Do circulating tumor cells, exosomes, and circulating tumor nucleic acids have clinical utility? A report of the association for molecular pathology

Bert Gold, Milena Cankovic, Larissa V. Furtado, Frederick Meier, Christopher D. Gocke

Research output: Contribution to journalArticle

Abstract

Diagnosing and screening for tumors through noninvasive means represent an important paradigm shift in precision medicine. In contrast to tissue biopsy, detection of circulating tumor cells (CTCs) and circulating tumor nucleic acids provides a minimally invasive method for predictive and prognostic marker detection. This allows early and serial assessment of metastatic disease, including follow-up during remission, characterization of treatment effects, and clonal evolution. Isolation and characterization of CTCs and circulating tumor DNA (ctDNA) are likely to improve cancer diagnosis, treatment, and minimal residual disease monitoring. However, more trials are required to validate the clinical utility of precise molecular markers for a variety of tumor types. This review focuses on the clinical utility of CTCs and ctDNA testing in patients with solid tumors, including somatic and epigenetic alterations that can be detected. A comparison of methods used to isolate and detect CTCs and some of the intricacies of the characterization of the ctDNA are also provided.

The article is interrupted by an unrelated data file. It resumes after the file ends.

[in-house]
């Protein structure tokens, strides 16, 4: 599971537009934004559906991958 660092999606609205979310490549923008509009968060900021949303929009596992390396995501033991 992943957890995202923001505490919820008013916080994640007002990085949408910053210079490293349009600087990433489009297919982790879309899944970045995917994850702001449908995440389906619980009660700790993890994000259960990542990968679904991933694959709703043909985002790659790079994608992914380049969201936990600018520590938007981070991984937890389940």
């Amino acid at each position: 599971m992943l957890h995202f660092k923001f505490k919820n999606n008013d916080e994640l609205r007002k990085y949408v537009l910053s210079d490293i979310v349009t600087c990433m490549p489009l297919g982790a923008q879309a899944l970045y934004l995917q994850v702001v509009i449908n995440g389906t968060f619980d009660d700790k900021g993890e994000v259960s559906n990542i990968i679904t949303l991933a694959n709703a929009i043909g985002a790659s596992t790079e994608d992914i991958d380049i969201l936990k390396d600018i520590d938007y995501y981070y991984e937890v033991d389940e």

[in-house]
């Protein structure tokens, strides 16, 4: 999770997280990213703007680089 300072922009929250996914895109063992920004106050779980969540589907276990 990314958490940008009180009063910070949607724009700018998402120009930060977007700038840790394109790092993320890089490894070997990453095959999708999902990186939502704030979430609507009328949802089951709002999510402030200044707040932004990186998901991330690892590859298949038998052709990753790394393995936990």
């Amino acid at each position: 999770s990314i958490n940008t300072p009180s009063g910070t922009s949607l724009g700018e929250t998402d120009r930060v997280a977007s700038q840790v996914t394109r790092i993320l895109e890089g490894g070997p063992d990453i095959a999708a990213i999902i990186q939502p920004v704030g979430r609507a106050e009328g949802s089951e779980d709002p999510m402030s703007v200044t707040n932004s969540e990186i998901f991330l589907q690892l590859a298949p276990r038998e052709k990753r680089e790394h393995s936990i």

Original languageEnglish (US)
Pages (from-to)209-224
Number of pages16
JournalJournal of Molecular Diagnostics
Volume17
Issue number3
DOIs
StatePublished - May 1 2015

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ASJC Scopus subject areas

  • Pathology and Forensic Medicine
  • Molecular Medicine

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